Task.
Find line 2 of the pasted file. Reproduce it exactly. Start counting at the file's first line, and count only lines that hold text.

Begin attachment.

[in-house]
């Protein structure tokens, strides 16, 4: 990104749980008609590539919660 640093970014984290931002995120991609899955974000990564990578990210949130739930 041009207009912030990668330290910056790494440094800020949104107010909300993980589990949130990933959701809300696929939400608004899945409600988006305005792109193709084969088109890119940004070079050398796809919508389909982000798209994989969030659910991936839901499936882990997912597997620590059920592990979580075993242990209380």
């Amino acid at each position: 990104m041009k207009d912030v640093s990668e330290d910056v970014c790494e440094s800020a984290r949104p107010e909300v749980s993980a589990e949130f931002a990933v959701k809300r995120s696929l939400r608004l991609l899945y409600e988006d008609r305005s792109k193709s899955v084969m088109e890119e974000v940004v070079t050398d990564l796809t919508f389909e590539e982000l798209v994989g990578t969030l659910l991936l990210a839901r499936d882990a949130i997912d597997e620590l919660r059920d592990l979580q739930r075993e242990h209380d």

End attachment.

């Protein structure tokens, strides 16, 4: 990104749980008609590539919660 640093970014984290931002995120991609899955974000990564990578990210949130739930 041009207009912030990668330290910056790494440094800020949104107010909300993980589990949130990933959701809300696929939400608004899945409600988006305005792109193709084969088109890119940004070079050398796809919508389909982000798209994989969030659910991936839901499936882990997912597997620590059920592990979580075993242990209380």